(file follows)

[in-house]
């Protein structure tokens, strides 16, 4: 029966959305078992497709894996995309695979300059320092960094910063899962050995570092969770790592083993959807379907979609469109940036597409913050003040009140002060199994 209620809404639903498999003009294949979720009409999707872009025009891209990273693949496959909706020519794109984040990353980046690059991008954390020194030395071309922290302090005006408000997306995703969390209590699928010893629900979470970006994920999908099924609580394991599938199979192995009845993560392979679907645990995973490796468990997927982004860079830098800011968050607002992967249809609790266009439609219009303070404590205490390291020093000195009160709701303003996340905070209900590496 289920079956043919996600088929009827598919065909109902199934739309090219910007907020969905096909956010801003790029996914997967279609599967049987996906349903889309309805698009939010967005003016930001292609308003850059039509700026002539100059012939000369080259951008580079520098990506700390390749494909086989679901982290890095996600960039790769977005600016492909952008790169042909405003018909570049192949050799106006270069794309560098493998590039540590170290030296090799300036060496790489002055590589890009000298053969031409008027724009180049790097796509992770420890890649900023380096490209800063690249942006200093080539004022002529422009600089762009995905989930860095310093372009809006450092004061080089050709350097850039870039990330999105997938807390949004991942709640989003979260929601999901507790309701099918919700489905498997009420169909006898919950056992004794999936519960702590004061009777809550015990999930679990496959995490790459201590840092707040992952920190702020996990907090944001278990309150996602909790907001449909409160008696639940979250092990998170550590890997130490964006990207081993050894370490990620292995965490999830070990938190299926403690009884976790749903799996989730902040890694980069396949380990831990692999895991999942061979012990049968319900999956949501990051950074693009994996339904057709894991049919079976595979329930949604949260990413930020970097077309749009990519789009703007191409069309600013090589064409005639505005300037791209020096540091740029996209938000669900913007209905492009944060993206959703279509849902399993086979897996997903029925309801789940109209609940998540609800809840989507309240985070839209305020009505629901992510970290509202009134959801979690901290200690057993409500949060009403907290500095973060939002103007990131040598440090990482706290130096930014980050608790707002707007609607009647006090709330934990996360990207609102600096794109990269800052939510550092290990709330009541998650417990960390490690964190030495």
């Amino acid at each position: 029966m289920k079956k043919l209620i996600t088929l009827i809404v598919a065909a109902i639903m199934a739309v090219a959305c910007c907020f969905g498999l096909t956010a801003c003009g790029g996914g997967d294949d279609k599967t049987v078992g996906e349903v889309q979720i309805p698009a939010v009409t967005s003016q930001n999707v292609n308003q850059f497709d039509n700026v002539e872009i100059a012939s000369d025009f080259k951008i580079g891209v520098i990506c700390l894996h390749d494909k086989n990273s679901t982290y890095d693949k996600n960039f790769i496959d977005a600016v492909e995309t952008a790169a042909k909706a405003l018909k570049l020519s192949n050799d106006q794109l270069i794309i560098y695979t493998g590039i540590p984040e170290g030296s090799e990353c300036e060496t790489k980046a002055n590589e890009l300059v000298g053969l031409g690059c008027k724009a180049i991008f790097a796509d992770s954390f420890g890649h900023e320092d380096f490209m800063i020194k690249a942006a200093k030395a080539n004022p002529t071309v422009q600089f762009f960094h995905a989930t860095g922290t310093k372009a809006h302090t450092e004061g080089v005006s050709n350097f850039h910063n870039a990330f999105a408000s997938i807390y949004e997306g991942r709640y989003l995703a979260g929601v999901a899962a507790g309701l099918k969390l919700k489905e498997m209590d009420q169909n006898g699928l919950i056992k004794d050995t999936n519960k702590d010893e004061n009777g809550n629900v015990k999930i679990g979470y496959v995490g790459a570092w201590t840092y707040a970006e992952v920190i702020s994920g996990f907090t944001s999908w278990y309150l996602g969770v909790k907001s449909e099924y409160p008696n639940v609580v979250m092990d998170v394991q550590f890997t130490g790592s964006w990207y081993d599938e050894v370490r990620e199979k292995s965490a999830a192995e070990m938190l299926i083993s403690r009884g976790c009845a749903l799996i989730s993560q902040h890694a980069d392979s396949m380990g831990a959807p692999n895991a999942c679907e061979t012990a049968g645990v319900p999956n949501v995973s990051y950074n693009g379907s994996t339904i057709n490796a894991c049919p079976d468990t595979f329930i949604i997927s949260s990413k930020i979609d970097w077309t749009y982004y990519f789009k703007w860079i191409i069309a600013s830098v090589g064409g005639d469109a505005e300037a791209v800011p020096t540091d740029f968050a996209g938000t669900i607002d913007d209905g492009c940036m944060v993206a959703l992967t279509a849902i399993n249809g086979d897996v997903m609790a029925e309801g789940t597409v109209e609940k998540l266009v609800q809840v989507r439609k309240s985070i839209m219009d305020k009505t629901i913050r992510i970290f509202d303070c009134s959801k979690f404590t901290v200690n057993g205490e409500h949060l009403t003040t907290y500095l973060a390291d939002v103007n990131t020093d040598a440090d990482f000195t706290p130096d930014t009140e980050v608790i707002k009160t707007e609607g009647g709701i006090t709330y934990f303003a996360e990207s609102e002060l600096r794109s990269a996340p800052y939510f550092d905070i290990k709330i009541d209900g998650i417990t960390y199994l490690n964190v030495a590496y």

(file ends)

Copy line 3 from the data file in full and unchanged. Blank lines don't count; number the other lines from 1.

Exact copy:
């Amino acid at each position: 029966m289920k079956k043919l209620i996600t088929l009827i809404v598919a065909a109902i639903m199934a739309v090219a959305c910007c907020f969905g498999l096909t956010a801003c003009g790029g996914g997967d294949d279609k599967t049987v078992g996906e349903v889309q979720i309805p698009a939010v009409t967005s003016q930001n999707v292609n308003q850059f497709d039509n700026v002539e872009i100059a012939s000369d025009f080259k951008i580079g891209v520098i990506c700390l894996h390749d494909k086989n990273s679901t982290y890095d693949k996600n960039f790769i496959d977005a600016v492909e995309t952008a790169a042909k909706a405003l018909k570049l020519s192949n050799d106006q794109l270069i794309i560098y695979t493998g590039i540590p984040e170290g030296s090799e990353c300036e060496t790489k980046a002055n590589e890009l300059v000298g053969l031409g690059c008027k724009a180049i991008f790097a796509d992770s954390f420890g890649h900023e320092d380096f490209m800063i020194k690249a942006a200093k030395a080539n004022p002529t071309v422009q600089f762009f960094h995905a989930t860095g922290t310093k372009a809006h302090t450092e004061g080089v005006s050709n350097f850039h910063n870039a990330f999105a408000s997938i807390y949004e997306g991942r709640y989003l995703a979260g929601v999901a899962a507790g309701l099918k969390l919700k489905e498997m209590d009420q169909n006898g699928l919950i056992k004794d050995t999936n519960k702590d010893e004061n009777g809550n629900v015990k999930i679990g979470y496959v995490g790459a570092w201590t840092y707040a970006e992952v920190i702020s994920g996990f907090t944001s999908w278990y309150l996602g969770v909790k907001s449909e099924y409160p008696n639940v609580v979250m092990d998170v394991q550590f890997t130490g790592s964006w990207y081993d599938e050894v370490r990620e199979k292995s965490a999830a192995e070990m938190l299926i083993s403690r009884g976790c009845a749903l799996i989730s993560q902040h890694a980069d392979s396949m380990g831990a959807p692999n895991a999942c679907e061979t012990a049968g645990v319900p999956n949501v995973s990051y950074n693009g379907s994996t339904i057709n490796a894991c049919p079976d468990t595979f329930i949604i997927s949260s990413k930020i979609d970097w077309t749009y982004y990519f789009k703007w860079i191409i069309a600013s830098v090589g064409g005639d469109a505005e300037a791209v800011p020096t540091d740029f968050a996209g938000t669900i607002d913007d209905g492009c940036m944060v993206a959703l992967t279509a849902i399993n249809g086979d897996v997903m609790a029925e309801g789940t597409v109209e609940k998540l266009v609800q809840v989507r439609k309240s985070i839209m219009d305020k009505t629901i913050r992510i970290f509202d303070c009134s959801k979690f404590t901290v200690n057993g205490e409500h949060l009403t003040t907290y500095l973060a390291d939002v103007n990131t020093d040598a440090d990482f000195t706290p130096d930014t009140e980050v608790i707002k009160t707007e609607g009647g709701i006090t709330y934990f303003a996360e990207s609102e002060l600096r794109s990269a996340p800052y939510f550092d905070i290990k709330i009541d209900g998650i417990t960390y199994l490690n964190v030495a590496y």